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E-cadherin is critical for collective sheet migration and is regulated by the chemokine CXCL12 protein during restitution. J Biol Chem 2012 Jun 22;287(26):22227-40

Date

05/03/2012

Pubmed ID

22549778

Pubmed Central ID

PMC3381184

DOI

10.1074/jbc.M112.367979

Scopus ID

2-s2.0-84862705745   26 Citations

Abstract

Chemokines and other immune mediators enhance epithelial barrier repair. The intestinal barrier is established by highly regulated cell-cell contacts between epithelial cells. The goal of these studies was to define the role for the chemokine CXCL12 in regulating E-cadherin during collective sheet migration during epithelial restitution. Mechanisms regulating E-cadherin were investigated using Caco2(BBE) and IEC-6 model epithelia. Genetic knockdown confirmed a critical role for E-cadherin in in vitro restitution and in vivo wound repair. During restitution, both CXCL12 and TGF-β1 tightened the monolayer by decreasing the paracellular space between migrating epithelial cells. However, CXCL12 differed from TGF-β1 by stimulating the significant increase in E-cadherin membrane localization during restitution. Chemokine-stimulated relocalization of E-cadherin was paralleled by an increase in barrier integrity of polarized epithelium during restitution. CXCL12 activation of its cognate receptor CXCR4 stimulated E-cadherin localization and monolayer tightening through Rho-associated protein kinase activation and F-actin reorganization. These data demonstrate a key role for E-cadherin in intestinal epithelial restitution.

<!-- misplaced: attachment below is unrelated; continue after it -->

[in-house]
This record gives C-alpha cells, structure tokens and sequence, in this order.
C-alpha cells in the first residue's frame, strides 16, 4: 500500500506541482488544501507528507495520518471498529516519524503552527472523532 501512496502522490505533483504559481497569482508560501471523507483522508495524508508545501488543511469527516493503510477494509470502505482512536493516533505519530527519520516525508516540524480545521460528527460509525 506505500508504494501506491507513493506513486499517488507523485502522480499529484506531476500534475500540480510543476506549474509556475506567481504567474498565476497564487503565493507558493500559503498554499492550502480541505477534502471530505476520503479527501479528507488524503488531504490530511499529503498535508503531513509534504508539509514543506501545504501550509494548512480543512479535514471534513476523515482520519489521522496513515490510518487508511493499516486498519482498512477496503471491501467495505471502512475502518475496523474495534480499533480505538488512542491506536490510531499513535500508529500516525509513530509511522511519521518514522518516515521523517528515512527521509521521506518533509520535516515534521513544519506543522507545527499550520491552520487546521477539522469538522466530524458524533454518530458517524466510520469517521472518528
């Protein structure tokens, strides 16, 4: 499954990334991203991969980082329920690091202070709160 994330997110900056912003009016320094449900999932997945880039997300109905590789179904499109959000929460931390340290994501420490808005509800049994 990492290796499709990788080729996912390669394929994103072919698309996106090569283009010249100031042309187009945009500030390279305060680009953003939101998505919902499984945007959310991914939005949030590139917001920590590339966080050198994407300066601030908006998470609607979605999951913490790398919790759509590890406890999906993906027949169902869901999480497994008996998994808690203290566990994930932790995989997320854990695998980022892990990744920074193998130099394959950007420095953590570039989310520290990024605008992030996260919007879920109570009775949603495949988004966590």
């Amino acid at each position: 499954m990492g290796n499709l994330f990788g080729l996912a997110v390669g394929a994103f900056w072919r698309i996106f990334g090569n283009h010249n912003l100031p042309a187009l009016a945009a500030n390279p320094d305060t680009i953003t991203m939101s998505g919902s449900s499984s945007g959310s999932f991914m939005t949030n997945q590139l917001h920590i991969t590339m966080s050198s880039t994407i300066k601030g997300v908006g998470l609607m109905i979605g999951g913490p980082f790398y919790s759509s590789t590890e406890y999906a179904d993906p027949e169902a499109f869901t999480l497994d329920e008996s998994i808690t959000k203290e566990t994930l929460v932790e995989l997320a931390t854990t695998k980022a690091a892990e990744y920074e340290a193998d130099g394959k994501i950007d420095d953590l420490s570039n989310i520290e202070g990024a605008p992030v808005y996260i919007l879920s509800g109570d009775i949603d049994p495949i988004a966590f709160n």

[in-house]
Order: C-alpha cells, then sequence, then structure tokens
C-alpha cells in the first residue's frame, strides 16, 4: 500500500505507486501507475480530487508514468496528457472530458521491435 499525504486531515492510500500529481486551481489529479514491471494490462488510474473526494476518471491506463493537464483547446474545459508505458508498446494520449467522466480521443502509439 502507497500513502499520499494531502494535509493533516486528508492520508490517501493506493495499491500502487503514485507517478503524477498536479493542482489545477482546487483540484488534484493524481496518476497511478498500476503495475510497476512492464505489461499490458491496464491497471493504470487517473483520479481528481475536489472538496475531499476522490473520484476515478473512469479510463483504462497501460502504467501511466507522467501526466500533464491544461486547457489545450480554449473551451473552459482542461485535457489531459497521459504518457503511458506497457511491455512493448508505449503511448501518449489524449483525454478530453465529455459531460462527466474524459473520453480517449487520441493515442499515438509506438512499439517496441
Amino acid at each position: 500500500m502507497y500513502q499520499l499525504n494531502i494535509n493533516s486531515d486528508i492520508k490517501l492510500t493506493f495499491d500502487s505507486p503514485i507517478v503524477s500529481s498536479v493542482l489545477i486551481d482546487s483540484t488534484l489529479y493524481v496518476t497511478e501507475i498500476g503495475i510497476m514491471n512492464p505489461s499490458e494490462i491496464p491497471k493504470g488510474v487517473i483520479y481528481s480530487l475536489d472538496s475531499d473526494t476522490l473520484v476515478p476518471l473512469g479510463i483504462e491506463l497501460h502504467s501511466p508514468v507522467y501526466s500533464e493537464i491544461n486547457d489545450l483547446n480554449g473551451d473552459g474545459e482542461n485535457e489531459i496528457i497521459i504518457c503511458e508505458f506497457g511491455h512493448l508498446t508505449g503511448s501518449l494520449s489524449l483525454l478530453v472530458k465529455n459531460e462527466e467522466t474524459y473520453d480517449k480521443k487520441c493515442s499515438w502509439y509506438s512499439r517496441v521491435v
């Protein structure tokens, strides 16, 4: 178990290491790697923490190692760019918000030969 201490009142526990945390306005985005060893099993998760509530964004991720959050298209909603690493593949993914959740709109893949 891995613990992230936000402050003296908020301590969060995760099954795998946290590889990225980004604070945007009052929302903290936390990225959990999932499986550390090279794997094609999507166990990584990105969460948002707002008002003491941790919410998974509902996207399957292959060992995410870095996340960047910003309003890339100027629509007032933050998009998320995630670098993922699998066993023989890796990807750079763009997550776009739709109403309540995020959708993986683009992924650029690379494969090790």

Author List

Hwang S, Zimmerman NP, Agle KA, Turner JR, Kumar SN, Dwinell MB

Authors

Michael B. Dwinell PhD Director, Professor in the Microbiology and Immunology department at Medical College of Wisconsin
Suresh Kumar PhD Associate Professor in the Pathology department at Medical College of Wisconsin




MESH terms used to index this publication - Major topics in bold

Actins
Adherens Junctions
Animals
Caco-2 Cells
Cadherins
Cell Movement
Chemokine CXCL12
Chemokines
Epithelium
Gene Deletion
Heterozygote
Humans
Intestinal Mucosa
Microscopy, Confocal
Rats
Recombinant Proteins
Wound Healing
jenkins-FCD Prod-482 91ad8a360b6da540234915ea01ff80e38bfdb40a